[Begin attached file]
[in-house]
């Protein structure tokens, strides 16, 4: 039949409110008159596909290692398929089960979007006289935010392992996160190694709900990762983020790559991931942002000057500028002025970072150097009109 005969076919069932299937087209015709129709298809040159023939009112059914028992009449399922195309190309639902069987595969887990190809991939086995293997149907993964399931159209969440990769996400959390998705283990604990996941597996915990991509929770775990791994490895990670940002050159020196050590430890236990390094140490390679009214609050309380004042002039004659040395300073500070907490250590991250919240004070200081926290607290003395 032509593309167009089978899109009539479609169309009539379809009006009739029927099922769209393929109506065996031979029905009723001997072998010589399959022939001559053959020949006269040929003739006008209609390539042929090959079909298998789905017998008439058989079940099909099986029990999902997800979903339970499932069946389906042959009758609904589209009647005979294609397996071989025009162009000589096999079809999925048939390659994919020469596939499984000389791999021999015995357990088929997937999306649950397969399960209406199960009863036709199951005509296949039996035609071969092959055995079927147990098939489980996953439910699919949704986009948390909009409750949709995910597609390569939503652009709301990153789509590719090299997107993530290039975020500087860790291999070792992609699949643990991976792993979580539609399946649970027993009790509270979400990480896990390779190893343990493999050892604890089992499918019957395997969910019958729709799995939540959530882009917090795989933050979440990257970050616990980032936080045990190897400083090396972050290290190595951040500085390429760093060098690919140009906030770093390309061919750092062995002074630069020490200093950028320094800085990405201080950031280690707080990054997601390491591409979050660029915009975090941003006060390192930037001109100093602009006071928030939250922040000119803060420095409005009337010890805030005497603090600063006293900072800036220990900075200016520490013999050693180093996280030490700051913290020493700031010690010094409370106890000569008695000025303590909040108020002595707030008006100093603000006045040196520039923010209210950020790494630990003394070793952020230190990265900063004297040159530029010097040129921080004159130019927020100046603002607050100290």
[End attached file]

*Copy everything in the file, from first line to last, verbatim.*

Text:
[in-house]
């Protein structure tokens, strides 16, 4: 039949409110008159596909290692398929089960979007006289935010392992996160190694709900990762983020790559991931942002000057500028002025970072150097009109 005969076919069932299937087209015709129709298809040159023939009112059914028992009449399922195309190309639902069987595969887990190809991939086995293997149907993964399931159209969440990769996400959390998705283990604990996941597996915990991509929770775990791994490895990670940002050159020196050590430890236990390094140490390679009214609050309380004042002039004659040395300073500070907490250590991250919240004070200081926290607290003395 032509593309167009089978899109009539479609169309009539379809009006009739029927099922769209393929109506065996031979029905009723001997072998010589399959022939001559053959020949006269040929003739006008209609390539042929090959079909298998789905017998008439058989079940099909099986029990999902997800979903339970499932069946389906042959009758609904589209009647005979294609397996071989025009162009000589096999079809999925048939390659994919020469596939499984000389791999021999015995357990088929997937999306649950397969399960209406199960009863036709199951005509296949039996035609071969092959055995079927147990098939489980996953439910699919949704986009948390909009409750949709995910597609390569939503652009709301990153789509590719090299997107993530290039975020500087860790291999070792992609699949643990991976792993979580539609399946649970027993009790509270979400990480896990390779190893343990493999050892604890089992499918019957395997969910019958729709799995939540959530882009917090795989933050979440990257970050616990980032936080045990190897400083090396972050290290190595951040500085390429760093060098690919140009906030770093390309061919750092062995002074630069020490200093950028320094800085990405201080950031280690707080990054997601390491591409979050660029915009975090941003006060390192930037001109100093602009006071928030939250922040000119803060420095409005009337010890805030005497603090600063006293900072800036220990900075200016520490013999050693180093996280030490700051913290020493700031010690010094409370106890000569008695000025303590909040108020002595707030008006100093603000006045040196520039923010209210950020790494630990003394070793952020230190990265900063004297040159530029010097040129921080004159130019927020100046603002607050100290």